Pain sensitivity after low-level clenching is influenced by preloading eccentric exercise

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DOI

  • Yuichi Tanabe, Department of Prosthetic Dentistry, Graduate School of Biomedical Sciences, Nagasaki University, Sakamoto 1-7-1, Nagasaki, 852-8501, Japan., Japan
  • Tetsurou Torisu, Department of Prosthetic Dentistry, Graduate School of Biomedical Sciences, Nagasaki University, Sakamoto 1-7-1, Nagasaki, 852-8501, Japan., Japan
  • Hiroaki Tada, Department of Prosthetic Dentistry, Graduate School of Biomedical Sciences, Nagasaki University, Sakamoto 1-7-1, Nagasaki, 852-8501, Japan., Japan
  • Erika Yamaguchi, Department of Prosthetic Dentistry, Graduate School of Biomedical Sciences, Nagasaki University, Sakamoto 1-7-1, Nagasaki, 852-8501, Japan., Japan
  • Hiroshi Murata, Department of Prosthetic Dentistry, Graduate School of Biomedical Sciences, Nagasaki University, Sakamoto 1-7-1, Nagasaki, 852-8501, Japan., Japan
  • Antoon De Laat, Department of Oral Health Sciences, KU Leuven, Leuven, Belgium., Dentistry, University Hospitals Leuven, Kapucijnenvoer, 3000, Leuven, Belgium., Belgien
  • Peter Svensson

PURPOSE: To examine the effect of preloading eccentric exercise on pain sensitivity in healthy volunteers.

METHODS: In 20 healthy volunteers, pain-related sensations (6 items: pain, unpleasantness, fatigue, stiffness, tension, and soreness during maximum biting), and pain intensities induced by repeated electrical stimuli on the masseter and the hand palm were evaluated using a visual analog scale (VAS) of 0-100 mm. Eccentric exercise (6 min-test) or gum chewing (6 min-control) was used as preloading exercise to evaluate the effect on pain sensitivities before and after low-level clenching (15 min) performed 2 days after the preloading exercise.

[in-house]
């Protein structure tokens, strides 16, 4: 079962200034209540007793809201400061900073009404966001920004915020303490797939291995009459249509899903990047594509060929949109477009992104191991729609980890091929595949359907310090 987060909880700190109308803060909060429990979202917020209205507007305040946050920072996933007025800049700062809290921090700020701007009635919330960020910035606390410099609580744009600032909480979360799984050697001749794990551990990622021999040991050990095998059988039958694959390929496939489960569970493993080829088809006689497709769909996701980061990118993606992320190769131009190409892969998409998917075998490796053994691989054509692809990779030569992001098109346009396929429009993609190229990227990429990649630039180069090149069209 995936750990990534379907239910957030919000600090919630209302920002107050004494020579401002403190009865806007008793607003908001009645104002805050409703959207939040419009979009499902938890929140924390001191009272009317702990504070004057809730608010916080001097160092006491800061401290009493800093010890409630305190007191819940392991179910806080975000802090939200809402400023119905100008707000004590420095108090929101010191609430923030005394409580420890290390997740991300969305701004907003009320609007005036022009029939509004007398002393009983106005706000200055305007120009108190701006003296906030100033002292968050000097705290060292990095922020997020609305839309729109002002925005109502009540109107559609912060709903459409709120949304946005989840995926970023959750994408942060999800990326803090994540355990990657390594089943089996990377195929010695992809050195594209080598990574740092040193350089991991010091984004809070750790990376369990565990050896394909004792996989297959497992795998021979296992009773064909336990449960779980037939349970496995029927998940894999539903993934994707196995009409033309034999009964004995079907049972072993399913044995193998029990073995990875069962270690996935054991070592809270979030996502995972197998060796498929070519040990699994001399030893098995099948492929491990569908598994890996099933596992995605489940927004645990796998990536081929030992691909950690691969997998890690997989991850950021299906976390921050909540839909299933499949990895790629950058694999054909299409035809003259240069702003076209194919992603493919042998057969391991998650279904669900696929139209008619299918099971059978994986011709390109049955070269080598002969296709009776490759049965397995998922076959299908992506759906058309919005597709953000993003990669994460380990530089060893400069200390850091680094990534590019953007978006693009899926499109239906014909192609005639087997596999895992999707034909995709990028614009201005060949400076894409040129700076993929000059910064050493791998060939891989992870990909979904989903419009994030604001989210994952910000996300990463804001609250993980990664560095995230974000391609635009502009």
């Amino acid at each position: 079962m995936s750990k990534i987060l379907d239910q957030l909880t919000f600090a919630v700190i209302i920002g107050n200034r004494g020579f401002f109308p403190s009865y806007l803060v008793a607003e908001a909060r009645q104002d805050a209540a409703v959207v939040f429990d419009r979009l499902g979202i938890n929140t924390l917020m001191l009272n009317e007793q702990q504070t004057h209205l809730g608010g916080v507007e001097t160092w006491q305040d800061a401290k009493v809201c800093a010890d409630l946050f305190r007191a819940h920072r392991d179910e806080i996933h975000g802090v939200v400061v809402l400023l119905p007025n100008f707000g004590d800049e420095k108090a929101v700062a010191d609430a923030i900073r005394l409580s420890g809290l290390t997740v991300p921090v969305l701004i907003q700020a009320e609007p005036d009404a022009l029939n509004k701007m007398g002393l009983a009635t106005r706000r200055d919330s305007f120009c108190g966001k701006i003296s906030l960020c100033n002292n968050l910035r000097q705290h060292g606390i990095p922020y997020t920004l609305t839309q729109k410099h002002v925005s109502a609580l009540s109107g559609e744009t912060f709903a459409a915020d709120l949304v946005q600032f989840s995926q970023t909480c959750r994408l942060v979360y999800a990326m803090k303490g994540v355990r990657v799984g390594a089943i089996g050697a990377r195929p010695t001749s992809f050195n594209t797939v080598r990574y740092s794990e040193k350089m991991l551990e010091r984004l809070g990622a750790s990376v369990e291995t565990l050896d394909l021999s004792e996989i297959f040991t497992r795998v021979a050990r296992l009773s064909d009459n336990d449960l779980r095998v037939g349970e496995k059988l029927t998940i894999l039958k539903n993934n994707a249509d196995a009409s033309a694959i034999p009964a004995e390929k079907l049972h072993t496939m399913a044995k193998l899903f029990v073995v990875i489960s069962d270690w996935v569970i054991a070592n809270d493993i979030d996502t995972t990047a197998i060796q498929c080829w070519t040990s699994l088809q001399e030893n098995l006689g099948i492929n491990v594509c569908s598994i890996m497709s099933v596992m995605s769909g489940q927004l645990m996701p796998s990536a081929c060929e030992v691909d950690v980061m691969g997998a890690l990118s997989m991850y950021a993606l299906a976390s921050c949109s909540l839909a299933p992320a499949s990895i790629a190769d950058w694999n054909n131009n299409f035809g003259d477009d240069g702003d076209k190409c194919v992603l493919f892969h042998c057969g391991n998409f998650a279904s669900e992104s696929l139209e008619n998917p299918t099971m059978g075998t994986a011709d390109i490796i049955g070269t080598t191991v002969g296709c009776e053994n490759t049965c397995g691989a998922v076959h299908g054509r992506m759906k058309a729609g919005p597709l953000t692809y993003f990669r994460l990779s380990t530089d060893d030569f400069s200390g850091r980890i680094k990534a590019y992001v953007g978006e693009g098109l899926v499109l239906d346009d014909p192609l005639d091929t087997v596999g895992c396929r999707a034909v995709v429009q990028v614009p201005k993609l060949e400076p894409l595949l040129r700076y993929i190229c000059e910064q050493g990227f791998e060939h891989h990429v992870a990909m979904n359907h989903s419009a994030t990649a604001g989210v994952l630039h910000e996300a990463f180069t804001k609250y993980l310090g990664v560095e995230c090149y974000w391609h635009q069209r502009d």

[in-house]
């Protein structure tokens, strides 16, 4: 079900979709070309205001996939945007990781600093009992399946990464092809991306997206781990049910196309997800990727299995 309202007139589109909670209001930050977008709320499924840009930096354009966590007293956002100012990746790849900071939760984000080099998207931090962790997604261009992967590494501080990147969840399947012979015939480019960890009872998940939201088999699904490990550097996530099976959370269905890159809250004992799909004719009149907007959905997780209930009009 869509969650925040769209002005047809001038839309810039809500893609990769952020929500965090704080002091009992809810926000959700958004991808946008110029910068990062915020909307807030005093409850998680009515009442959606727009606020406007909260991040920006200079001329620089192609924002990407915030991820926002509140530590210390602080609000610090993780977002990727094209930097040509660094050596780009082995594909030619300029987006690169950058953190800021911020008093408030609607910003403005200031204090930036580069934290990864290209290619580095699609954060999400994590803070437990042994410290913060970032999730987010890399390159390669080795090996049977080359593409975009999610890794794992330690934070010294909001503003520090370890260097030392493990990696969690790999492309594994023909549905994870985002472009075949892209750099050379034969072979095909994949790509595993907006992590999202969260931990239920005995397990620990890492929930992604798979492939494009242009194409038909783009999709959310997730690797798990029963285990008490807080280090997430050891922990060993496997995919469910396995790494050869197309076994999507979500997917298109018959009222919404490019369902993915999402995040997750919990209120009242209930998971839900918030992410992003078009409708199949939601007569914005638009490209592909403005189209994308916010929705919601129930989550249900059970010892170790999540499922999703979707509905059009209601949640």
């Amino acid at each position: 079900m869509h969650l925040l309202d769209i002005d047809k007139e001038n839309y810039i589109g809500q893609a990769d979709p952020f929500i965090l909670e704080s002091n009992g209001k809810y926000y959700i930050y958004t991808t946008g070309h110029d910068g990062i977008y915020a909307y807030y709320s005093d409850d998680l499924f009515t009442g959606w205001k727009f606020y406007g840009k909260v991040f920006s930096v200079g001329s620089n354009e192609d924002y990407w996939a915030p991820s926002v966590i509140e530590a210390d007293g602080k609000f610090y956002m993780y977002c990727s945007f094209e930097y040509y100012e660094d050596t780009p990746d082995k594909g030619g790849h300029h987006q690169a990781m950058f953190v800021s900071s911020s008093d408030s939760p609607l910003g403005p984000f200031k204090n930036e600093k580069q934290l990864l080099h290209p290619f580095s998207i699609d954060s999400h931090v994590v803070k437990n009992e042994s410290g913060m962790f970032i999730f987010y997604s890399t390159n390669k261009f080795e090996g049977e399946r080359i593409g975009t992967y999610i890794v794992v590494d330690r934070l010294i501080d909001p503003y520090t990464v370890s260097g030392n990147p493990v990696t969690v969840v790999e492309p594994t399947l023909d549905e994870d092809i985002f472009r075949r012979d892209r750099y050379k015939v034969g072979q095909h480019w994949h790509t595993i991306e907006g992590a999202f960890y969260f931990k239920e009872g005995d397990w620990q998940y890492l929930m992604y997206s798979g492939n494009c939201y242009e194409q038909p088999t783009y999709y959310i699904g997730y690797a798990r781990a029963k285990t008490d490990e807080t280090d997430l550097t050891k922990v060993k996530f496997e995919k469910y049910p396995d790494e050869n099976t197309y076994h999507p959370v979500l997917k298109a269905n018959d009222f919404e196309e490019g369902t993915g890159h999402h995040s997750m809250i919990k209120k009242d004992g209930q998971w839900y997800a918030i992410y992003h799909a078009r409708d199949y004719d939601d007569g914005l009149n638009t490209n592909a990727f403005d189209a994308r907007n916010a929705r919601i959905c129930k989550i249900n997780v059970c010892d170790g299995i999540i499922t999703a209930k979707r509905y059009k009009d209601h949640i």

RESULTS: Eccentric exercise induced only low levels of pain-related sensations 2 days later. However, the time course of temporal summation induced by four repeated electrical stimuli on the masseter was influenced by the type of preloading exercise, i.e., temporal summation increased after the low-level clenching (P = 0.016) when preloading was done by the eccentric exercise, while no significant change was observed when preloading was done by the gum chewing.

CONCLUSIONS: Eccentric exercise may facilitate pain sensitivity induced by subsequent low-level clenching via the central nervous system. In addition, it was demonstrated that pain sensitivity after the low-level clenching could be influenced by the type of preloading exercise. These experimental results may suggest that eccentric exercise could act as one of the triggering factors in the mechanism by which tooth clenching leads to a chronic pain condition in susceptible individuals.

OriginalsprogEngelsk
TidsskriftOdontology: Official Journal of the Society of the Nippon Dental University
Vol/bind109
Nummer1
Sider (fra-til)29-40
Antal sider12
ISSN1618-1247
DOI
StatusUdgivet - jan. 2021

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